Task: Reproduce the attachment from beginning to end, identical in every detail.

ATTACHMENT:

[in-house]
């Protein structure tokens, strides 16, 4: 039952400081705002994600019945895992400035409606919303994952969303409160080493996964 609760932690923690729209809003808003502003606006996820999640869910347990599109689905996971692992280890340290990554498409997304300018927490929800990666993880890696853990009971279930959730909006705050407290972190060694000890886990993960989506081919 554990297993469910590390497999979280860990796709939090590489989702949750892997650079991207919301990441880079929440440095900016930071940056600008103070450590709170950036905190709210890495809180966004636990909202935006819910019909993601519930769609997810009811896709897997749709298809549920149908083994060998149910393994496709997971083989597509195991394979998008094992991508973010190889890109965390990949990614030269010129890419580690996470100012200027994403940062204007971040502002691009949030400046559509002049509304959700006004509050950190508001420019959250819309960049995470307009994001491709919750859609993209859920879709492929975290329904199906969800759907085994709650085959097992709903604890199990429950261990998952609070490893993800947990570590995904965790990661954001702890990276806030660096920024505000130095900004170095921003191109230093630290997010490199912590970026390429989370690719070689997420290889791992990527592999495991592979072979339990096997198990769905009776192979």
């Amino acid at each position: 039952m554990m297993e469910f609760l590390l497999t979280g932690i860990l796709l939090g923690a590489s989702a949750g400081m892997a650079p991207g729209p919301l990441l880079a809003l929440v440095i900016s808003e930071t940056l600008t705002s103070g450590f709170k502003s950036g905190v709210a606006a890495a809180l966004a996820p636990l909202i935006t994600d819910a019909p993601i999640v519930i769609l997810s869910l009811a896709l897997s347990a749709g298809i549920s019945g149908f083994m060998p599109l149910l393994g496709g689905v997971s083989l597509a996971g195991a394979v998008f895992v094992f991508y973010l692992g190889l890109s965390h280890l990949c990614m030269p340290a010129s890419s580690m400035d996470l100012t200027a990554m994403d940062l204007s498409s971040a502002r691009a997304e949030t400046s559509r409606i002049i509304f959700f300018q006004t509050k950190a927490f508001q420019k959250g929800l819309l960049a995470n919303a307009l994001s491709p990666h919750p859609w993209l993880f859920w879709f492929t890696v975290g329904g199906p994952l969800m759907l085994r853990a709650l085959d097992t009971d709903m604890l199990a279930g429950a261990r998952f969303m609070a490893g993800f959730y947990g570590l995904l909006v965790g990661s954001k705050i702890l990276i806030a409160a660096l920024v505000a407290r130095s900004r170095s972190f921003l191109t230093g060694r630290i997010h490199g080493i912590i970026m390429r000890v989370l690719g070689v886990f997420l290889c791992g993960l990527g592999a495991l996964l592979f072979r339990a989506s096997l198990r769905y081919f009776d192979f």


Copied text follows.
[in-house]
């Protein structure tokens, strides 16, 4: 039952400081705002994600019945895992400035409606919303994952969303409160080493996964 609760932690923690729209809003808003502003606006996820999640869910347990599109689905996971692992280890340290990554498409997304300018927490929800990666993880890696853990009971279930959730909006705050407290972190060694000890886990993960989506081919 554990297993469910590390497999979280860990796709939090590489989702949750892997650079991207919301990441880079929440440095900016930071940056600008103070450590709170950036905190709210890495809180966004636990909202935006819910019909993601519930769609997810009811896709897997749709298809549920149908083994060998149910393994496709997971083989597509195991394979998008094992991508973010190889890109965390990949990614030269010129890419580690996470100012200027994403940062204007971040502002691009949030400046559509002049509304959700006004509050950190508001420019959250819309960049995470307009994001491709919750859609993209859920879709492929975290329904199906969800759907085994709650085959097992709903604890199990429950261990998952609070490893993800947990570590995904965790990661954001702890990276806030660096920024505000130095900004170095921003191109230093630290997010490199912590970026390429989370690719070689997420290889791992990527592999495991592979072979339990096997198990769905009776192979």
């Amino acid at each position: 039952m554990m297993e469910f609760l590390l497999t979280g932690i860990l796709l939090g923690a590489s989702a949750g400081m892997a650079p991207g729209p919301l990441l880079a809003l929440v440095i900016s808003e930071t940056l600008t705002s103070g450590f709170k502003s950036g905190v709210a606006a890495a809180l966004a996820p636990l909202i935006t994600d819910a019909p993601i999640v519930i769609l997810s869910l009811a896709l897997s347990a749709g298809i549920s019945g149908f083994m060998p599109l149910l393994g496709g689905v997971s083989l597509a996971g195991a394979v998008f895992v094992f991508y973010l692992g190889l890109s965390h280890l990949c990614m030269p340290a010129s890419s580690m400035d996470l100012t200027a990554m994403d940062l204007s498409s971040a502002r691009a997304e949030t400046s559509r409606i002049i509304f959700f300018q006004t509050k950190a927490f508001q420019k959250g929800l819309l960049a995470n919303a307009l994001s491709p990666h919750p859609w993209l993880f859920w879709f492929t890696v975290g329904g199906p994952l969800m759907l085994r853990a709650l085959d097992t009971d709903m604890l199990a279930g429950a261990r998952f969303m609070a490893g993800f959730y947990g570590l995904l909006v965790g990661s954001k705050i702890l990276i806030a409160a660096l920024v505000a407290r130095s900004r170095s972190f921003l191109t230093g060694r630290i997010h490199g080493i912590i970026m390429r000890v989370l690719g070689v886990f997420l290889c791992g993960l990527g592999a495991l996964l592979f072979r339990a989506s096997l198990r769905y081919f009776d192979f």